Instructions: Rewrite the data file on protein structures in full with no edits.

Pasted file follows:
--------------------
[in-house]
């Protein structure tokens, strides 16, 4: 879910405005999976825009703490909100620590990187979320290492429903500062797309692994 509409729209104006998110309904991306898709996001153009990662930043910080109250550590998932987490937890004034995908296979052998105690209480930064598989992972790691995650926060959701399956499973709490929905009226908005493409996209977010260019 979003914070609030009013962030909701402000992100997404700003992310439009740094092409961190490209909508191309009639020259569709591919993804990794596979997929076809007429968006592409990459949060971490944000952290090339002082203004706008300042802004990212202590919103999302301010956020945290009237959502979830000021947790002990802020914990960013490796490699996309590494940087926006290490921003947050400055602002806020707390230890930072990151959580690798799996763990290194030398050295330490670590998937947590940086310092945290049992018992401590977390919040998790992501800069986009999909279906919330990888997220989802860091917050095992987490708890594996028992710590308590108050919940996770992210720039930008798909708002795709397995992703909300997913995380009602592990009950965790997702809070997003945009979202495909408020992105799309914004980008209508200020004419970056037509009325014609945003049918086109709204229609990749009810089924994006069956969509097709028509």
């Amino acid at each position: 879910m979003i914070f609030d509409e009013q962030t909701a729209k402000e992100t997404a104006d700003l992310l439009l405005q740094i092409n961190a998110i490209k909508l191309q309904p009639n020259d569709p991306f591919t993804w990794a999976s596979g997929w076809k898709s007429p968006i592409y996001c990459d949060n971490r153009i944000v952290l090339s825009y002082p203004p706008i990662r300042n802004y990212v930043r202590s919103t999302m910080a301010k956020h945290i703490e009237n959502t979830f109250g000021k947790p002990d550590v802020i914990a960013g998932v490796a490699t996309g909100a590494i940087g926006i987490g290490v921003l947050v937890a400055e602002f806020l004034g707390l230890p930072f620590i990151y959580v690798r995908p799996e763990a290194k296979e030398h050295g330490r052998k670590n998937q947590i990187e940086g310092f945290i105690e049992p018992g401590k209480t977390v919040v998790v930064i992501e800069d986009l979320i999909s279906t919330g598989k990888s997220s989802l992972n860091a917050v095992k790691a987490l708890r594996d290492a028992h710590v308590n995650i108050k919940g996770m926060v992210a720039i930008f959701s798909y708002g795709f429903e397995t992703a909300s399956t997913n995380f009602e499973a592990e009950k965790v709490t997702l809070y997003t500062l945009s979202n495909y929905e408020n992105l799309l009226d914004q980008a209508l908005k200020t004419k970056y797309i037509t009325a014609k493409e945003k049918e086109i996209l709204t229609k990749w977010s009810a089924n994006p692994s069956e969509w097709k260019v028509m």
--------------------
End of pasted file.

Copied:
[in-house]
């Protein structure tokens, strides 16, 4: 879910405005999976825009703490909100620590990187979320290492429903500062797309692994 509409729209104006998110309904991306898709996001153009990662930043910080109250550590998932987490937890004034995908296979052998105690209480930064598989992972790691995650926060959701399956499973709490929905009226908005493409996209977010260019 979003914070609030009013962030909701402000992100997404700003992310439009740094092409961190490209909508191309009639020259569709591919993804990794596979997929076809007429968006592409990459949060971490944000952290090339002082203004706008300042802004990212202590919103999302301010956020945290009237959502979830000021947790002990802020914990960013490796490699996309590494940087926006290490921003947050400055602002806020707390230890930072990151959580690798799996763990290194030398050295330490670590998937947590940086310092945290049992018992401590977390919040998790992501800069986009999909279906919330990888997220989802860091917050095992987490708890594996028992710590308590108050919940996770992210720039930008798909708002795709397995992703909300997913995380009602592990009950965790997702809070997003945009979202495909408020992105799309914004980008209508200020004419970056037509009325014609945003049918086109709204229609990749009810089924994006069956969509097709028509």
């Amino acid at each position: 879910m979003i914070f609030d509409e009013q962030t909701a729209k402000e992100t997404a104006d700003l992310l439009l405005q740094i092409n961190a998110i490209k909508l191309q309904p009639n020259d569709p991306f591919t993804w990794a999976s596979g997929w076809k898709s007429p968006i592409y996001c990459d949060n971490r153009i944000v952290l090339s825009y002082p203004p706008i990662r300042n802004y990212v930043r202590s919103t999302m910080a301010k956020h945290i703490e009237n959502t979830f109250g000021k947790p002990d550590v802020i914990a960013g998932v490796a490699t996309g909100a590494i940087g926006i987490g290490v921003l947050v937890a400055e602002f806020l004034g707390l230890p930072f620590i990151y959580v690798r995908p799996e763990a290194k296979e030398h050295g330490r052998k670590n998937q947590i990187e940086g310092f945290i105690e049992p018992g401590k209480t977390v919040v998790v930064i992501e800069d986009l979320i999909s279906t919330g598989k990888s997220s989802l992972n860091a917050v095992k790691a987490l708890r594996d290492a028992h710590v308590n995650i108050k919940g996770m926060v992210a720039i930008f959701s798909y708002g795709f429903e397995t992703a909300s399956t997913n995380f009602e499973a592990e009950k965790v709490t997702l809070y997003t500062l945009s979202n495909y929905e408020n992105l799309l009226d914004q980008a209508l908005k200020t004419k970056y797309i037509t009325a014609k493409e945003k049918e086109i996209l709204t229609k990749w977010s009810a089924n994006p692994s069956e969509w097709k260019v028509m």